Tag Archives: Eucomis

Eucomis: Pineapple Lilies– Exotic Looks/Common Tastes

This posting was first published in the HPSO Bulletin Spring 2010 and is here revised

Eucomis bicolor

Eucomis bicolor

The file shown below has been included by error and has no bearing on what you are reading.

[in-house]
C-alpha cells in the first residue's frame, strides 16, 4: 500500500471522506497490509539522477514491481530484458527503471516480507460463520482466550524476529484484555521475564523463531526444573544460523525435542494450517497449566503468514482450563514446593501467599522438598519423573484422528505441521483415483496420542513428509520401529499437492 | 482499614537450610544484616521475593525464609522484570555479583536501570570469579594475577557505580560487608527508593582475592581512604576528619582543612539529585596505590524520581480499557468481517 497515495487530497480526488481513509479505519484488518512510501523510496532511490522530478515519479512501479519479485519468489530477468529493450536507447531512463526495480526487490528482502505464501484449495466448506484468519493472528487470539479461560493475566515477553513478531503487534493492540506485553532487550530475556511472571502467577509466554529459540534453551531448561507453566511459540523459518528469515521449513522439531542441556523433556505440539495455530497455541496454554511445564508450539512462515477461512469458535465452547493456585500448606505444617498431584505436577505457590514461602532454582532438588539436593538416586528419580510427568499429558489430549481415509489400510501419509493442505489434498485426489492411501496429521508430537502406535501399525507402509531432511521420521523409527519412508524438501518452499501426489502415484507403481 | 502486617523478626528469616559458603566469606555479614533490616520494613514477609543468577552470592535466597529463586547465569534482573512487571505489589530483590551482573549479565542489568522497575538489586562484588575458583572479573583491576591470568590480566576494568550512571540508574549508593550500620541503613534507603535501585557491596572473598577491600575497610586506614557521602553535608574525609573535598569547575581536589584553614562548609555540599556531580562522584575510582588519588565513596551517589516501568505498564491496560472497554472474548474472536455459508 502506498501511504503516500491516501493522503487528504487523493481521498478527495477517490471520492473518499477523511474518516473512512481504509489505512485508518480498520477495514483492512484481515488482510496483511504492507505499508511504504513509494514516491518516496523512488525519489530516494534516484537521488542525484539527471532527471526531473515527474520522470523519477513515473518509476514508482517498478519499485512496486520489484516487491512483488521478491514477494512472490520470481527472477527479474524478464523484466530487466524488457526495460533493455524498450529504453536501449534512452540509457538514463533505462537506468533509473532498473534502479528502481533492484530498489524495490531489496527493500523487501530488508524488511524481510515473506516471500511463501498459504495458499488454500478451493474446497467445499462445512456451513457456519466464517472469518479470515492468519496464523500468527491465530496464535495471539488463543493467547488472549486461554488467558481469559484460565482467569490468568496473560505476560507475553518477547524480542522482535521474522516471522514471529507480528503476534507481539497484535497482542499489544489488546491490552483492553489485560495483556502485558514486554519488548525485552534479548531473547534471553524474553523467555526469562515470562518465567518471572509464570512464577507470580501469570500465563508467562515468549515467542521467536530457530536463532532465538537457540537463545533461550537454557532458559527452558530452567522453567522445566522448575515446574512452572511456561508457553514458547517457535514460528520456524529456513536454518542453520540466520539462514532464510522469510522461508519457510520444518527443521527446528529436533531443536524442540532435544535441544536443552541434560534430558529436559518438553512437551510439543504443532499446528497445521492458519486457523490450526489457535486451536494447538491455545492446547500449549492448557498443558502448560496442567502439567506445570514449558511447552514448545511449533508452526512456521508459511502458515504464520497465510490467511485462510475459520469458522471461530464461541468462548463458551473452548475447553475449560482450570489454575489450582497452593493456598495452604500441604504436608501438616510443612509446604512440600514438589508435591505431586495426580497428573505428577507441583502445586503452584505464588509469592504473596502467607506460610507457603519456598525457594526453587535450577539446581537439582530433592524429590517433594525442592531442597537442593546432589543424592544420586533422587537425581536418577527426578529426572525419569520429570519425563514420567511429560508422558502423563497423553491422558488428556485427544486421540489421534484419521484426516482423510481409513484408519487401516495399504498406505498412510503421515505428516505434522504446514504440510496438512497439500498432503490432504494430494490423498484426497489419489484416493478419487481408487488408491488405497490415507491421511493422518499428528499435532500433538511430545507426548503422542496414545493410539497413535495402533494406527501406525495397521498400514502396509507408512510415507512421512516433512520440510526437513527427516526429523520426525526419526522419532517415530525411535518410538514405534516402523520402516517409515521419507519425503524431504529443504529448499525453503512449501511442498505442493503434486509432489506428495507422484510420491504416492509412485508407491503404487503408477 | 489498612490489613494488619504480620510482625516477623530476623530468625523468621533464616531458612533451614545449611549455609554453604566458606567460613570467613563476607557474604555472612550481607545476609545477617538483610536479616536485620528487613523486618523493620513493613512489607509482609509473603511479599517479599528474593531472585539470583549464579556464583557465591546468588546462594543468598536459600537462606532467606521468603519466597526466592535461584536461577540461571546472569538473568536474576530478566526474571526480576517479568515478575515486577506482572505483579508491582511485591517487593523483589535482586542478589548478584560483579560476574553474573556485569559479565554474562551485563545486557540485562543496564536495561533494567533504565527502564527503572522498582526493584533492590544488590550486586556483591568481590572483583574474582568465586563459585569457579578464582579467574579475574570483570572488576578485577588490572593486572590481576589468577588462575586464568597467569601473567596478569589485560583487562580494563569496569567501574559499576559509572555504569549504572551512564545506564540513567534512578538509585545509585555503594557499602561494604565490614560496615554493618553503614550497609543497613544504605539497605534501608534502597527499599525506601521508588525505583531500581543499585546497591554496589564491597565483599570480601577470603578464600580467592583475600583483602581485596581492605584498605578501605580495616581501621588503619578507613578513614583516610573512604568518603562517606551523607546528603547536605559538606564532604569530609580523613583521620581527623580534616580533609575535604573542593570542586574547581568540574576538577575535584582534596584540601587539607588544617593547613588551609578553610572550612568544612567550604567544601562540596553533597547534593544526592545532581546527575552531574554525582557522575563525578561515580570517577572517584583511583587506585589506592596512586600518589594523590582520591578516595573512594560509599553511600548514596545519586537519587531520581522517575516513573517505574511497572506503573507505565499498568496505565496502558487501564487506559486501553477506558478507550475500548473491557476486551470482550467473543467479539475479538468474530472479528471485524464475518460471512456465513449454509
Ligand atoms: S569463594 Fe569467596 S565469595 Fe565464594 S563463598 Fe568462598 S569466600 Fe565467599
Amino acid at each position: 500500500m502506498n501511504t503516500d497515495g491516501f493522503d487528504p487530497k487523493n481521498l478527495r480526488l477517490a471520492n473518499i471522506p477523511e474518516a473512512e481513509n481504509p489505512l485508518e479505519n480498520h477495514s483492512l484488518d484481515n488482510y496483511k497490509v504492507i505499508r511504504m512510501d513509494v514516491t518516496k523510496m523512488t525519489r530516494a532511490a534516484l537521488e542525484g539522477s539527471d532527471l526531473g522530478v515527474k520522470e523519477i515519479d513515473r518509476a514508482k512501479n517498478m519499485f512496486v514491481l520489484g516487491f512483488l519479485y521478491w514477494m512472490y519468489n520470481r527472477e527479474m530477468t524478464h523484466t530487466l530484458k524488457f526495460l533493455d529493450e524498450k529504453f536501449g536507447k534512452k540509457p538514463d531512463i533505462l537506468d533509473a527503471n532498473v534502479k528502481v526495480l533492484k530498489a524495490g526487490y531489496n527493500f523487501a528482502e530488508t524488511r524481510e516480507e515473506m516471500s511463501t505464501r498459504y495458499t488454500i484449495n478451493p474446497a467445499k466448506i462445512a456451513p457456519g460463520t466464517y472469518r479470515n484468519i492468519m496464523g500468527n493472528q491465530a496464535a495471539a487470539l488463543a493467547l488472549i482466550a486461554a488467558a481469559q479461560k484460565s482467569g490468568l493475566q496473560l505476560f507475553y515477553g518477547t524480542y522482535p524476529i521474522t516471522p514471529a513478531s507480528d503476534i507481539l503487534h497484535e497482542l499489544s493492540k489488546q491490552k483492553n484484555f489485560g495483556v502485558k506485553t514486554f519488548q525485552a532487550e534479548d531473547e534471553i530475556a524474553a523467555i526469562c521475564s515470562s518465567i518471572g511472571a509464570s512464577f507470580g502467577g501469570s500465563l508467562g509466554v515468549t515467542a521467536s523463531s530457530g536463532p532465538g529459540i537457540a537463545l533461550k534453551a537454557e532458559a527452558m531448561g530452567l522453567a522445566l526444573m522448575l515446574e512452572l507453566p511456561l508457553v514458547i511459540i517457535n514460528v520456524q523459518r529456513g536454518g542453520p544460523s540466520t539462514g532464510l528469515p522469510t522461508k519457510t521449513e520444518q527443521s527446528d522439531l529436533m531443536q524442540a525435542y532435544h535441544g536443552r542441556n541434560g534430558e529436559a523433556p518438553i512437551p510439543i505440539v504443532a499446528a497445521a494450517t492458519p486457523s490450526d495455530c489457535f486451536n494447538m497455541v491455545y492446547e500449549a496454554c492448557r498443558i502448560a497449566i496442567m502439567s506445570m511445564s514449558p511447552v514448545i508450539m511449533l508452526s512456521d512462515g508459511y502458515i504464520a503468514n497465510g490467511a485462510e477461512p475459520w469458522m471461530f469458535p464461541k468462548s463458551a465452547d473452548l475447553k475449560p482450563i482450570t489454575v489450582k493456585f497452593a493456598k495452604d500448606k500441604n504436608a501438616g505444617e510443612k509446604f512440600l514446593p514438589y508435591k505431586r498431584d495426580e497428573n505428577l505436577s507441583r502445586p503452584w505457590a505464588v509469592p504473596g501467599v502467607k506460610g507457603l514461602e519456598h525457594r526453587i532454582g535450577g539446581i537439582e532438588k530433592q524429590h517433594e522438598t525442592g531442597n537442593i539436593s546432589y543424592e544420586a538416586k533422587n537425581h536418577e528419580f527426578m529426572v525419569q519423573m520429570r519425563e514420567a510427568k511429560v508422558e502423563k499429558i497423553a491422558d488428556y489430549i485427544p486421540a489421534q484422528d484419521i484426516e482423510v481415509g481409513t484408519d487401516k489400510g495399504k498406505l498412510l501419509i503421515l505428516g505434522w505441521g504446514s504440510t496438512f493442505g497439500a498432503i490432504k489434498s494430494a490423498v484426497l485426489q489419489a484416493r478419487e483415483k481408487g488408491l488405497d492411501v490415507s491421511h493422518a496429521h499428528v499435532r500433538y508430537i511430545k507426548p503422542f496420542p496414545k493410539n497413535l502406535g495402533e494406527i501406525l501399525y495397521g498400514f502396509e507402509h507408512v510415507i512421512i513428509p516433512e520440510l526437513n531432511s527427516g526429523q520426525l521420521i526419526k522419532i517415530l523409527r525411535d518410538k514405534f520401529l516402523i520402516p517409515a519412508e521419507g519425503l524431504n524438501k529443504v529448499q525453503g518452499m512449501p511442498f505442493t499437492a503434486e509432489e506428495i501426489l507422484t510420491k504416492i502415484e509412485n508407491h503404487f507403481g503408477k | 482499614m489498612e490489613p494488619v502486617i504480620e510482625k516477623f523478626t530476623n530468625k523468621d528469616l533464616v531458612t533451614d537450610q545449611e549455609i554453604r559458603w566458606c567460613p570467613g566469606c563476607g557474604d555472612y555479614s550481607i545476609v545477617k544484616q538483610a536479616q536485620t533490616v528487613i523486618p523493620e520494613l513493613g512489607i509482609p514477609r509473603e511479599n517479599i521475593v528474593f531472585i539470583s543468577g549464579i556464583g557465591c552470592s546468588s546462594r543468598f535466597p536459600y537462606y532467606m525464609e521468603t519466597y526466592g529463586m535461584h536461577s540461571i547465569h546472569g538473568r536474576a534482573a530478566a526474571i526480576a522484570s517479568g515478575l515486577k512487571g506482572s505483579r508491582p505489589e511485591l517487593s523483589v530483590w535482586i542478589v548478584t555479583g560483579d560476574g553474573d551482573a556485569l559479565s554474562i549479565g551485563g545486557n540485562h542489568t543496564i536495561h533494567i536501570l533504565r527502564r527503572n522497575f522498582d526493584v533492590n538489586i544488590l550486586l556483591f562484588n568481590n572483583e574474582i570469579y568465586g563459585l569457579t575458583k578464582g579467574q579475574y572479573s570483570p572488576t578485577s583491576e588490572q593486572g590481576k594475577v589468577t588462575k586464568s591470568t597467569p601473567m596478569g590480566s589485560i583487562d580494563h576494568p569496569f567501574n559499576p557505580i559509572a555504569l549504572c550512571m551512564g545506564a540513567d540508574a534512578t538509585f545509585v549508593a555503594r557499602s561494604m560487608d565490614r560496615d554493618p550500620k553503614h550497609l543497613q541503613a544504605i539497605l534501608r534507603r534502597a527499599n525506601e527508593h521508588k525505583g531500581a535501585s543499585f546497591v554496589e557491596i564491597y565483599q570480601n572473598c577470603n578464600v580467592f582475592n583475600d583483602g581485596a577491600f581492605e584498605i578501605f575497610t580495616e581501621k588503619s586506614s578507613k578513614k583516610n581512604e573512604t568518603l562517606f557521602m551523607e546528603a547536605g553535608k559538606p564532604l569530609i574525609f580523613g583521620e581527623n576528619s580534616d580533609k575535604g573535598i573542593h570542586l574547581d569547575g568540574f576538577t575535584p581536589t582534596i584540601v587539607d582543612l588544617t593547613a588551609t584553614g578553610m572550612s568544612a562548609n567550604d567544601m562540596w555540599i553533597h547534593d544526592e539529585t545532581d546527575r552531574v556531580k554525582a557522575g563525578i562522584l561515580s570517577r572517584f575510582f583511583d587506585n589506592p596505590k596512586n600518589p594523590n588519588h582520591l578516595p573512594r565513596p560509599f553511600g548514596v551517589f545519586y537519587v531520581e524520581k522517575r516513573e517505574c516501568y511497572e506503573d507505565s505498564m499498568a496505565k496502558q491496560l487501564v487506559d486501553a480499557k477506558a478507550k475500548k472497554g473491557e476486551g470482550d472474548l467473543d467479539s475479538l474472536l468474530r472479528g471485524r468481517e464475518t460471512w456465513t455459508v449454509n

South Africa is one of the most botanically rich regions of the world. Within its boundaries is the Cape Floristic Region (with 0.08% of the world’s land and 3% of all plant species), containing some 8,700 species, two-thirds of which are endemic, existing nowhere else in the world. It is one of only six such regions in the world. By comparison, the Boreal Floristic Region includes all of North America, Europe, and the northern portions of Asia and Africa, and is thus considerably larger. Each region has a distinctive “suite” of plants with particular families that are endemic to them. One would feel a familiarity when exploring anywhere within one’s own region. Outside it, you might feel the world was populated with the alien plants of other star systems. For example, forests are not to be found in the Cape (though nonnative species have been introduced and have spread); instead, these areas are characterized by heaths, proteas, and restios. Included in the region are 2,700 species of bulbs in 15 different families. These include gladioli, freesias, amaryllis, agapanthus, and many others, most of which would be unrecognizable to the average temperate area gardener. One such genus of bulbs is Eucomis. Continue reading